Fangs, Unique Strings and Drupal Discussions



January 07, 2009

I started a discussion about the need for unique strings withing the Drupal Groups Accessibility forum.  The new WCAG 2.0 standards discourage webmasters from linking to different places with the same text.  This does totally make sense and has some reasonable SEO implications as well.  "Read more" is useful only if you have the visual reference to know where it is situated.  "More about Example Article Title" is a much more descriptive way to link to a new page, but it is harder to program.  It's also difficult when you have other types of generic links at the bottom of a list of articles encouraging visitors to comment, send to a friend, etc.

I highlighted the Fangs for Firefox extension in the discussion and Cliff totally extended it.  I thought it would help the discussion to post up some pictures for how Drupal's discussion forums would sound to a visually impaired person.  I'm not actually going to record a reading of this at this point, but using fangs I can display what Jaws would read.  It's really hard to make sense of.  It's a bit better when it is broken up by heading and formatted (see image below). 

The list of headers appears like this:


 And links view is available as:


 There's a good description of how to use Fangs to asses accessibility for the Macintosh (Windows version also available) through the Fluid Project wiki.  Their Simple Accessibility Walk-through was also quite interesting.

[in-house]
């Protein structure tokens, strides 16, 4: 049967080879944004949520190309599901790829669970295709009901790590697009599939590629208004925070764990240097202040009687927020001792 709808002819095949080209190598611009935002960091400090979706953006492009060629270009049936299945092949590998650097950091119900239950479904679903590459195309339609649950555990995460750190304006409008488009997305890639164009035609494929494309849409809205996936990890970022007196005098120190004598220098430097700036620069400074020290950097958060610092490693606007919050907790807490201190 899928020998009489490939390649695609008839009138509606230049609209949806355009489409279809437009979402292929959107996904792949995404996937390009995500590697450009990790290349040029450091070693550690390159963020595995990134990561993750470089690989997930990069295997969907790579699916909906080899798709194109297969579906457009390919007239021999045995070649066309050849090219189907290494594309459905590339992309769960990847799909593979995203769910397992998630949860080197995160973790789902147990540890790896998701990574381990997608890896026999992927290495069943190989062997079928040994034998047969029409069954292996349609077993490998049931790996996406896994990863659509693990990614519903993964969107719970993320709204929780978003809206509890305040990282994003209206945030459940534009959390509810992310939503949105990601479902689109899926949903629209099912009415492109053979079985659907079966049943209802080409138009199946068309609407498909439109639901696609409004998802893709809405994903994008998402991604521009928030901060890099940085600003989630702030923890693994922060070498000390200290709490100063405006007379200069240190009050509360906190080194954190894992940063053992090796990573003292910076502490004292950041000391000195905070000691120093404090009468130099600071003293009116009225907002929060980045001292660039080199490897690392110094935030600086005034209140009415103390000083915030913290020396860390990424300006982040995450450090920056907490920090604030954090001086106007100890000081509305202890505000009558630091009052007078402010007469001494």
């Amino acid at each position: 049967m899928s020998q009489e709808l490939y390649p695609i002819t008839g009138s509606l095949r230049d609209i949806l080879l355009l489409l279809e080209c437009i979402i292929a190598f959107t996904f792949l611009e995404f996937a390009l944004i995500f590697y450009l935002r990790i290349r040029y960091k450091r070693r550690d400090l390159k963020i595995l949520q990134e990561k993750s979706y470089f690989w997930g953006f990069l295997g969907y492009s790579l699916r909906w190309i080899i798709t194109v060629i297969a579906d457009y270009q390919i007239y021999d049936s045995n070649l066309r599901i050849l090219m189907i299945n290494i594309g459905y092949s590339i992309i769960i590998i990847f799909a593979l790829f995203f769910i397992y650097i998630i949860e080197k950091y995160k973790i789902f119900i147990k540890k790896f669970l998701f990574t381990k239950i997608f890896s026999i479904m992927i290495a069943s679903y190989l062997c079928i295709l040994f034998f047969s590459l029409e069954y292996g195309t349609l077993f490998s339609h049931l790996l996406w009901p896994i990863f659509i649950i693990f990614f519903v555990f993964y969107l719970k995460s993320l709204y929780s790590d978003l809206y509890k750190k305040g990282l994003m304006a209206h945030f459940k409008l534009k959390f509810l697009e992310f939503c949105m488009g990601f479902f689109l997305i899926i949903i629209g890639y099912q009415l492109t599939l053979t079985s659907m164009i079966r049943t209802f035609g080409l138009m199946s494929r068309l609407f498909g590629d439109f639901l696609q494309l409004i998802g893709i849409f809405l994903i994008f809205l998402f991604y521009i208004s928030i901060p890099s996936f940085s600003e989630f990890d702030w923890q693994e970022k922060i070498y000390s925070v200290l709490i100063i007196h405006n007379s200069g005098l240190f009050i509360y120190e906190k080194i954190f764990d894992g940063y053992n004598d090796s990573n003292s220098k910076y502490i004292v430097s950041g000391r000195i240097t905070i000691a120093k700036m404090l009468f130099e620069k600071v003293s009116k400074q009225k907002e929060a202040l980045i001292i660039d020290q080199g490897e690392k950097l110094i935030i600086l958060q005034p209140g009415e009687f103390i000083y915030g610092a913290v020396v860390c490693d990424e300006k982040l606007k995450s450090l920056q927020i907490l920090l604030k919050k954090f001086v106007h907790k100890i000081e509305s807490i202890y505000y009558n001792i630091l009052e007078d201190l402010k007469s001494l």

It won't ever be able to replace user testing.  In talking to people at the CNIB I was informed that there were actually several people working to evaluate websites with a range of different visual impairments and adaptive technologies.  Each one of these will view a site slightly differently.  However, it is a very good start to allow web developers and content producers to quickly get a sense of how a visually impaired person would access their content.

About The Author

Mike Gifford is the founder of OpenConcept Consulting Inc, which he started in 1999. Since then, he has been particularly active in developing and extending open source content management systems to allow people to get closer to their content. Before starting OpenConcept, Mike had worked for a number of national NGOs including Oxfam Canada and Friends of the Earth.